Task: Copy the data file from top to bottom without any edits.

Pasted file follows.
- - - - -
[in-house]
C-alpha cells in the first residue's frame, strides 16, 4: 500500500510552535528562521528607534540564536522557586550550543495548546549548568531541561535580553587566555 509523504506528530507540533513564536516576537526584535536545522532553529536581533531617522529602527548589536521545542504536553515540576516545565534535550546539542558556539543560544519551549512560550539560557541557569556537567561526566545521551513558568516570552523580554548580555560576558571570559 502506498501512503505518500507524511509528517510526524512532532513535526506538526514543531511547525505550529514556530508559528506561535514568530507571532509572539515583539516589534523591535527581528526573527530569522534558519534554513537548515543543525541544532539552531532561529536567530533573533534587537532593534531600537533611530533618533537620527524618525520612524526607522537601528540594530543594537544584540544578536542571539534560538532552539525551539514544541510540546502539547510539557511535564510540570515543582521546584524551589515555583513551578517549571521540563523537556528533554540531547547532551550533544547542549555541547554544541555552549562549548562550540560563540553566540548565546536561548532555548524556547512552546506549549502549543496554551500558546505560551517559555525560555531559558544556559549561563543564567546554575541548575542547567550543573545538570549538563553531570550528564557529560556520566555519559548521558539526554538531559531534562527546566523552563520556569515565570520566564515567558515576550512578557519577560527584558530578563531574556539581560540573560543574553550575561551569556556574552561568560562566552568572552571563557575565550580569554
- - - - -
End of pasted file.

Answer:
[in-house]
C-alpha cells in the first residue's frame, strides 16, 4: 500500500510552535528562521528607534540564536522557586550550543495548546549548568531541561535580553587566555 509523504506528530507540533513564536516576537526584535536545522532553529536581533531617522529602527548589536521545542504536553515540576516545565534535550546539542558556539543560544519551549512560550539560557541557569556537567561526566545521551513558568516570552523580554548580555560576558571570559 502506498501512503505518500507524511509528517510526524512532532513535526506538526514543531511547525505550529514556530508559528506561535514568530507571532509572539515583539516589534523591535527581528526573527530569522534558519534554513537548515543543525541544532539552531532561529536567530533573533534587537532593534531600537533611530533618533537620527524618525520612524526607522537601528540594530543594537544584540544578536542571539534560538532552539525551539514544541510540546502539547510539557511535564510540570515543582521546584524551589515555583513551578517549571521540563523537556528533554540531547547532551550533544547542549555541547554544541555552549562549548562550540560563540553566540548565546536561548532555548524556547512552546506549549502549543496554551500558546505560551517559555525560555531559558544556559549561563543564567546554575541548575542547567550543573545538570549538563553531570550528564557529560556520566555519559548521558539526554538531559531534562527546566523552563520556569515565570520566564515567558515576550512578557519577560527584558530578563531574556539581560540573560543574553550575561551569556556574552561568560562566552568572552571563557575565550580569554